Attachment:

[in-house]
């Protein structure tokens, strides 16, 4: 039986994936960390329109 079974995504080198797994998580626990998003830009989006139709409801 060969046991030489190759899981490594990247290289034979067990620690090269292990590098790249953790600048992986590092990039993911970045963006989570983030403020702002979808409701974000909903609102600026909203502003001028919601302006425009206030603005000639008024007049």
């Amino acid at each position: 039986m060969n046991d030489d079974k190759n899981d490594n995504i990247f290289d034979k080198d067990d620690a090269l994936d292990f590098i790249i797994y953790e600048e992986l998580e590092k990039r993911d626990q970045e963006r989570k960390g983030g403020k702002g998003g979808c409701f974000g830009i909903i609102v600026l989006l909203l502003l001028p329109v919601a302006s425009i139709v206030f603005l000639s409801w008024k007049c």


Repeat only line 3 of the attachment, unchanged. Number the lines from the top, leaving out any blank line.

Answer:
């Amino acid at each position: 039986m060969n046991d030489d079974k190759n899981d490594n995504i990247f290289d034979k080198d067990d620690a090269l994936d292990f590098i790249i797994y953790e600048e992986l998580e590092k990039r993911d626990q970045e963006r989570k960390g983030g403020k702002g998003g979808c409701f974000g830009i909903i609102v600026l989006l909203l502003l001028p329109v919601a302006s425009i139709v206030f603005l000639s409801w008024k007049c």